Proceed With Caution:
This book contains self-harm, parental death, and grief.
Bruised is narrated by eighteen-year-old Daya who bruises herself as a means to control her thoughts and emotions after her parents were killed in a car accident, with her in the car. Now she's discovered the brutal sport of roller derby and will do anything to make the team and have a new way of obtaining the pain she craves.
Bruised was one of my most anticipated titles for the year, and I'm happy to say that I thoroughly enjoyed it! We definitely need more roller derby books! It's such a fun sport to read about, and I loved learning more about it here right along side Daya.
Daya is unlikable. I don't mean this in a bad way. She is hard. Not just tough, but hard and unyielding. She is extremely closed off and a tad judgemental. She's also quite selfish. She it not someone I'd want to hang out with, but she is someone I'd like to read about. Bruised goes deep into Daya's head, somewhere she hates to be. She believes she has to be tough at all times, but by the end she realizes that softness can also be tough.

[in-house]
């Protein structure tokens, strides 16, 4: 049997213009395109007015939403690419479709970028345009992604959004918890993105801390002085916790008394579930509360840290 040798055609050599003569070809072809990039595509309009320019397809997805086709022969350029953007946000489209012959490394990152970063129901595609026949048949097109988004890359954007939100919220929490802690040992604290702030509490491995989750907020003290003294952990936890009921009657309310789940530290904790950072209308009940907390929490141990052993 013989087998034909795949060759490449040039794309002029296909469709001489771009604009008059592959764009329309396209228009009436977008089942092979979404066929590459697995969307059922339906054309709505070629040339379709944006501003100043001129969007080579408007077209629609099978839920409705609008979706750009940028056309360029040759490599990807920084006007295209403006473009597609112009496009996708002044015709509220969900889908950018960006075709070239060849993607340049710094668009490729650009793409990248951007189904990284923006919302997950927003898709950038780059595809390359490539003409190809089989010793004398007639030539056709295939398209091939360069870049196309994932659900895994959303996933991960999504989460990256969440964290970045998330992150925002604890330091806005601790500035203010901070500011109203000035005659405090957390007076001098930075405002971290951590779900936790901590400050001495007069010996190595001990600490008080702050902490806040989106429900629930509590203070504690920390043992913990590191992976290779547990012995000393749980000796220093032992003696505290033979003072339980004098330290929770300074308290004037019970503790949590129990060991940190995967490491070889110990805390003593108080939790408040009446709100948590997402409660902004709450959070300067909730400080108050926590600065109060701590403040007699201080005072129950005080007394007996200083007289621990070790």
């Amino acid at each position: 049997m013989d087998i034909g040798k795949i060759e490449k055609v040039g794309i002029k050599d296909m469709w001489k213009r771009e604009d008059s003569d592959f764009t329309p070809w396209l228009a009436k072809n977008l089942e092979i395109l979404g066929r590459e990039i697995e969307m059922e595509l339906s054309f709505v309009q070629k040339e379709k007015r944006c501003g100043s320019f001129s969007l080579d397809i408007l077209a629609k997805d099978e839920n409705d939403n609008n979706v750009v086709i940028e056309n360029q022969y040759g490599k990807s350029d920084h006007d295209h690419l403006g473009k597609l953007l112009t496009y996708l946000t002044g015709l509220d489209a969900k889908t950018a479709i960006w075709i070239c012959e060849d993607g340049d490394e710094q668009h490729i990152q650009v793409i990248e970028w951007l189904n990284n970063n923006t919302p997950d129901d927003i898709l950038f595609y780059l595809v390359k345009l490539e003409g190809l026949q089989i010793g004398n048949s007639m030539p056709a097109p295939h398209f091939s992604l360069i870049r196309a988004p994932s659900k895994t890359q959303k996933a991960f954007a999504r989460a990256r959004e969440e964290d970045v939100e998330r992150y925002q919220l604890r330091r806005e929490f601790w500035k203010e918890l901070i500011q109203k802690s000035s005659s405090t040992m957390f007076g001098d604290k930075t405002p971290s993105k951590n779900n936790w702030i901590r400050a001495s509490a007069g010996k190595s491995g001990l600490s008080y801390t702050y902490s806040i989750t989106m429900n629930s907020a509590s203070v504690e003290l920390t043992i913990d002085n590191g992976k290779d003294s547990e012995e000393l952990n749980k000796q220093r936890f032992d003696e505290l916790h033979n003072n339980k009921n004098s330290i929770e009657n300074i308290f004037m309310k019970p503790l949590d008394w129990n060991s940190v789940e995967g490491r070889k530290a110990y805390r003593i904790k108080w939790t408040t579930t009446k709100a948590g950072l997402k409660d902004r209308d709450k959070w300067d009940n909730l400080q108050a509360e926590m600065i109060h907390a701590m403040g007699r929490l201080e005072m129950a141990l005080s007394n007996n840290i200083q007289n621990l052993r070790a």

Other than her self-harm and grief, Bruised also deals with Daya figuring out her sexuality. She doesn't figure it out, and she doesn't come to a label, but this isn't about that. She just finds a girl who is her exact opposite but exactly who she needs at this time in her life. Shanti is sweet but doesn't put up with Daya's crap.
Bruised is full of diverse and eccentric characters! Of course, there's a large queer cast, since roller derby seems to attract the WLW crowd. Daya's best friend is nonbinary, their girlfriend is deaf, most characters of people of color. It was just so nice to see!
I just really enjoyed Bruised. It deals with heavy subjects but never felt suffocating (at least to me). It was nice to see Daya peel back her layers as she remembers the events leading up to the accident. She also comes to realize that she doesn't need to be alone. She can have support from those around her.